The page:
What you’ll learn
At its heart, computer science is about problem-solving. Students study the design of software and hardware used to provide solutions for business, scientific and social problems.
Most computing courses focus on software engineering – things like database design, websites, network systems and the internet. But there are other options, such as virtual reality, artificial intelligence, cyber security, multimedia and games design, and app design.
Specialisms, facilities and course content vary. Kingston University has partnered with Sony, so its students have the opportunity to develop games for the PlayStation 4, while Nottingham Trent University has a robot arena.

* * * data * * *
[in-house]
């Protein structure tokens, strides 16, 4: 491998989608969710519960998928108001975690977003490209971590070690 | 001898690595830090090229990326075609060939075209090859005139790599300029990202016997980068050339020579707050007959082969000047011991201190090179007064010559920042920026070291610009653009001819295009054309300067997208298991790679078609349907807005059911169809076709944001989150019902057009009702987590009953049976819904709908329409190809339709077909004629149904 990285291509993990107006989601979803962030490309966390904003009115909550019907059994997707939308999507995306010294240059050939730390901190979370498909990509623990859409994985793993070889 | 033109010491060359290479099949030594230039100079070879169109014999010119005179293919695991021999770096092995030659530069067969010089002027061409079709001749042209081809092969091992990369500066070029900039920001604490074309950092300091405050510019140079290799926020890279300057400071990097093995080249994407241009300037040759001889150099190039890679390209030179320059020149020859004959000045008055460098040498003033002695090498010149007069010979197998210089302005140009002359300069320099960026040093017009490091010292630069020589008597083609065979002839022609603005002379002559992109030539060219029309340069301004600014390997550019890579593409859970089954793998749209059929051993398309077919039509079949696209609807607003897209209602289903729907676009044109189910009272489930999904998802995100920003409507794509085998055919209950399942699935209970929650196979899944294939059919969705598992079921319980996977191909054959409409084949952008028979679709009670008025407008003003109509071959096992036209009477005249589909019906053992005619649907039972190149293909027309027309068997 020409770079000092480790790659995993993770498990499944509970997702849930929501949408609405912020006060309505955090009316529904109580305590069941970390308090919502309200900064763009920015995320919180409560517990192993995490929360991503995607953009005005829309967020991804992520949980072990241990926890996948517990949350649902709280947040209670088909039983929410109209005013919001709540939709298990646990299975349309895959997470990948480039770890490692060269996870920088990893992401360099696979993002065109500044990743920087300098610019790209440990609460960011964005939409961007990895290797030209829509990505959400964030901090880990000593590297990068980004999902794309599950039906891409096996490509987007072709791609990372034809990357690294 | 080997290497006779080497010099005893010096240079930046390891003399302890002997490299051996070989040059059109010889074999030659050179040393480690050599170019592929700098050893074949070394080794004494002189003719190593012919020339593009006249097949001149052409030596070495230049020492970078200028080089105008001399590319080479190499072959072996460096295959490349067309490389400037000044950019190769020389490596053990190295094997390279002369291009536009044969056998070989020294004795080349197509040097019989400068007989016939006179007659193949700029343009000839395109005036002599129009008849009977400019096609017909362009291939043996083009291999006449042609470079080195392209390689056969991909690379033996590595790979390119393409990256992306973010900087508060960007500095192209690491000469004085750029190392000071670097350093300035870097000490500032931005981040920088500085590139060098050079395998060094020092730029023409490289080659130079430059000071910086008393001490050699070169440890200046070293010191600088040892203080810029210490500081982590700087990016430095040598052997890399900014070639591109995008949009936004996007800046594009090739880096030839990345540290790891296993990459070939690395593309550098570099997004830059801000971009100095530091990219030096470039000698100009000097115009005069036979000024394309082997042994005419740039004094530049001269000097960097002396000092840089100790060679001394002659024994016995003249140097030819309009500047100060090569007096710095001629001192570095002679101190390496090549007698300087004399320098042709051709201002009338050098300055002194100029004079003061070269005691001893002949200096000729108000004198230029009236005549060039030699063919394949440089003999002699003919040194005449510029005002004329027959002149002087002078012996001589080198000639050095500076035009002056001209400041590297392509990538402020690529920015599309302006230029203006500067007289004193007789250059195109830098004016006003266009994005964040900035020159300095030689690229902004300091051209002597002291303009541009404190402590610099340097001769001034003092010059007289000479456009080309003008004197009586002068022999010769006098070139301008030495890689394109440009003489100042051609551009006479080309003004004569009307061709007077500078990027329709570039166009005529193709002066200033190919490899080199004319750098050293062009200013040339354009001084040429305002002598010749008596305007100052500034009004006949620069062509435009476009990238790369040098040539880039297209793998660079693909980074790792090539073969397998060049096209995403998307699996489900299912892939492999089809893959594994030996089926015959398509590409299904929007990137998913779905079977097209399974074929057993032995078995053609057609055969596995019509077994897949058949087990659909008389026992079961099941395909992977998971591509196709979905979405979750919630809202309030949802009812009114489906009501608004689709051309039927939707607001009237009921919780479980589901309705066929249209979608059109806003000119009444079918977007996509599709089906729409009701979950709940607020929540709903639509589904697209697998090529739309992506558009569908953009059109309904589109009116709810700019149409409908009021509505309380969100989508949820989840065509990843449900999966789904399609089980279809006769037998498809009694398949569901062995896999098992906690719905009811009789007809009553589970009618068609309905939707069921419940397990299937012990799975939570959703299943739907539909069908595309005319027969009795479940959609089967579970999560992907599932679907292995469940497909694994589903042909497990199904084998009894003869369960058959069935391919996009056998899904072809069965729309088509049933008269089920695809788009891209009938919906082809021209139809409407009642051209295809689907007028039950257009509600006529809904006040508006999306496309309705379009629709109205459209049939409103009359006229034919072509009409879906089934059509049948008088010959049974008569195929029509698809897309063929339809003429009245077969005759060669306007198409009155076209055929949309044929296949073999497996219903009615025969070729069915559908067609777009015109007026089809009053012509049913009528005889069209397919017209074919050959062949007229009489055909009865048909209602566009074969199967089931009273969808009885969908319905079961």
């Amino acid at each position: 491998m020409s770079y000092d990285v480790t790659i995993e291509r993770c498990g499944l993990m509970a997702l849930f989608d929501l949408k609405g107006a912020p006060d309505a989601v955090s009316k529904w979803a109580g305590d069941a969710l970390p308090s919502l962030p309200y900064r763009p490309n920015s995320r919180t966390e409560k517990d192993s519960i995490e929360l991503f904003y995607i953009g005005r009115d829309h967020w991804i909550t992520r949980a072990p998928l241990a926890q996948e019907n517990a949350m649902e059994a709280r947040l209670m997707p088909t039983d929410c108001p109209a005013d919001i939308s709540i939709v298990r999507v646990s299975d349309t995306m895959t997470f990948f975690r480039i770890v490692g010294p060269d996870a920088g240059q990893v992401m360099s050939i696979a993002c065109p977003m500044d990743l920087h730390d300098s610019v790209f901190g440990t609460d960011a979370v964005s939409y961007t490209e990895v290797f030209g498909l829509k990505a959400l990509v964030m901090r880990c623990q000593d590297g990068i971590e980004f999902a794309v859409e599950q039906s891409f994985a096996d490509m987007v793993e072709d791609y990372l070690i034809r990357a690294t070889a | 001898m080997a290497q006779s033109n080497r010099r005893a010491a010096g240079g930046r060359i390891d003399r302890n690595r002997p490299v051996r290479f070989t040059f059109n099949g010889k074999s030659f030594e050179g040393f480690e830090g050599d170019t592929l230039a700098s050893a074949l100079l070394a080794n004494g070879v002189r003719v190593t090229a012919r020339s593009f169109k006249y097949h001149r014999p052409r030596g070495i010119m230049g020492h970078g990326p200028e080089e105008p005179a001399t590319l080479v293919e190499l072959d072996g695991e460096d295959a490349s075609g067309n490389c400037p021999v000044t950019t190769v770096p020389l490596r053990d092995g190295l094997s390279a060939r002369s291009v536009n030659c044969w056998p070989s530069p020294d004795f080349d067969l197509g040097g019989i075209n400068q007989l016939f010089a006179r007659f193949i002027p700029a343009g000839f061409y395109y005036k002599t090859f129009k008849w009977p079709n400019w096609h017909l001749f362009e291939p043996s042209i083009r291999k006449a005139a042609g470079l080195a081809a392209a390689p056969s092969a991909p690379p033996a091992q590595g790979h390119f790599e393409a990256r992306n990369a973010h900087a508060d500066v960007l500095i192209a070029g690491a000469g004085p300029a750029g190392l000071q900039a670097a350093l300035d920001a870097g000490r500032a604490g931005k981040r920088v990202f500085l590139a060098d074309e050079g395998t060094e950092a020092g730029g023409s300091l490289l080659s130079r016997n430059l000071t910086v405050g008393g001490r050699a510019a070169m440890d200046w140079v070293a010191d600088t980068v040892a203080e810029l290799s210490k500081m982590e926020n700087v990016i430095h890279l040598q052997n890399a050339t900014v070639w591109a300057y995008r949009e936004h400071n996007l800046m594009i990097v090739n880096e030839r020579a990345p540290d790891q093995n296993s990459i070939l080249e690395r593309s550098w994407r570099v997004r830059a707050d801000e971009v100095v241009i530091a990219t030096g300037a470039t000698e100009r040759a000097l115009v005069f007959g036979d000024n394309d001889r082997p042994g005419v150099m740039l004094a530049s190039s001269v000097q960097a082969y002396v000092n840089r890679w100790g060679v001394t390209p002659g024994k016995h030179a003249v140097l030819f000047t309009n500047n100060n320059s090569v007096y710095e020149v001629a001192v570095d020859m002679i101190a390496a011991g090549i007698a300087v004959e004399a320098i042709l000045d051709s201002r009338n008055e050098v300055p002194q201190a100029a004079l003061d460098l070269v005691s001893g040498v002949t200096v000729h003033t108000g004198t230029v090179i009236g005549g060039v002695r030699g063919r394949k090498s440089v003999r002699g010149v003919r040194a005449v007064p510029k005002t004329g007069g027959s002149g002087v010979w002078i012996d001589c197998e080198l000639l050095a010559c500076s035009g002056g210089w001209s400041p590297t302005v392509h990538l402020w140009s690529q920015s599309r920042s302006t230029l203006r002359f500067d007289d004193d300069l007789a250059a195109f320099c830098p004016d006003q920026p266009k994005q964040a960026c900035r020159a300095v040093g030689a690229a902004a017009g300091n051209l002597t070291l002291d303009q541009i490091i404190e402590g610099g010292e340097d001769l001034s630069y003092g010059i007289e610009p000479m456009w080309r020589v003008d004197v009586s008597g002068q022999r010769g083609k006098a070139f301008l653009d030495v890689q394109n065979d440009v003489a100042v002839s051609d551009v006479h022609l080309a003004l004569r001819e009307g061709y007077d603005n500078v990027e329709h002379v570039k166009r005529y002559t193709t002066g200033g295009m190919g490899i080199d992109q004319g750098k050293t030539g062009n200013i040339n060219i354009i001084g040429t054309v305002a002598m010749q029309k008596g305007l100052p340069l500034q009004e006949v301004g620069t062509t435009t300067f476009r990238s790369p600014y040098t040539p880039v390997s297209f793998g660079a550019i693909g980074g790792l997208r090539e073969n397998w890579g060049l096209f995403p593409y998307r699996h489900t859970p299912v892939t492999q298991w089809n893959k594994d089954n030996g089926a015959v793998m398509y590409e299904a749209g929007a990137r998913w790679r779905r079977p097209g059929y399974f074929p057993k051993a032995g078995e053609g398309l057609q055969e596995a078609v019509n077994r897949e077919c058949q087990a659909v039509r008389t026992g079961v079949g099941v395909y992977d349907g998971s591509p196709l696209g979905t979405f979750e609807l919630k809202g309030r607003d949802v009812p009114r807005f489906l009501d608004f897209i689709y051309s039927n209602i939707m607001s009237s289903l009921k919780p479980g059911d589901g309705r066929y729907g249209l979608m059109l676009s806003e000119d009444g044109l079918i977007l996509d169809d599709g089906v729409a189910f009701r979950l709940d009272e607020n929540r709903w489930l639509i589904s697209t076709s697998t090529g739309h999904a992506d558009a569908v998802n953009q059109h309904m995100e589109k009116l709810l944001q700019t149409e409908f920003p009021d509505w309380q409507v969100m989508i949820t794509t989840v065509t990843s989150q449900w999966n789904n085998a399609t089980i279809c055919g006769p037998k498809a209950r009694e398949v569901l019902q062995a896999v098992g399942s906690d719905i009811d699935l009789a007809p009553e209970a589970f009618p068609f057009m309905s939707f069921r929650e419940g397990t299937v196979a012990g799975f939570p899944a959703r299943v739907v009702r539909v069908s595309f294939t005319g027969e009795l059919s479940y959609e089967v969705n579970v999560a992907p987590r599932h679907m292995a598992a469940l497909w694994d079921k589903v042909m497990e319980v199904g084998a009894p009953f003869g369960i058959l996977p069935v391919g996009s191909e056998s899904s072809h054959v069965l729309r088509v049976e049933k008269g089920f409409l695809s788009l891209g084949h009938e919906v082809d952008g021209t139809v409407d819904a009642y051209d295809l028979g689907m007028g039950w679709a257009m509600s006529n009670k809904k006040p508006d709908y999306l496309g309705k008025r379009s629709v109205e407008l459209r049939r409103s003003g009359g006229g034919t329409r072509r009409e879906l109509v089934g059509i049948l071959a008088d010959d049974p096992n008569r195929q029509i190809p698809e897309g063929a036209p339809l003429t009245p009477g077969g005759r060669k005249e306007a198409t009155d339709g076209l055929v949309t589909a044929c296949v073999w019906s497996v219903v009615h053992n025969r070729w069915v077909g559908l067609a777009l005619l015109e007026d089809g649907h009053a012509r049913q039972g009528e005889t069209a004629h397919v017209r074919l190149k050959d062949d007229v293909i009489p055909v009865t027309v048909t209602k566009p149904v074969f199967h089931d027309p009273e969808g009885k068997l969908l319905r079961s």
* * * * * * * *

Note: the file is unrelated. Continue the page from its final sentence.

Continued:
These are practical, skills-based courses, so depending on your temperament you may consider combining your degree with something more academic. Advancements in tech and computing have brought myriad moral and ethical questions, so now universities such as Oxford, St Andrews and Stirling offer courses combining computer science with philosophy.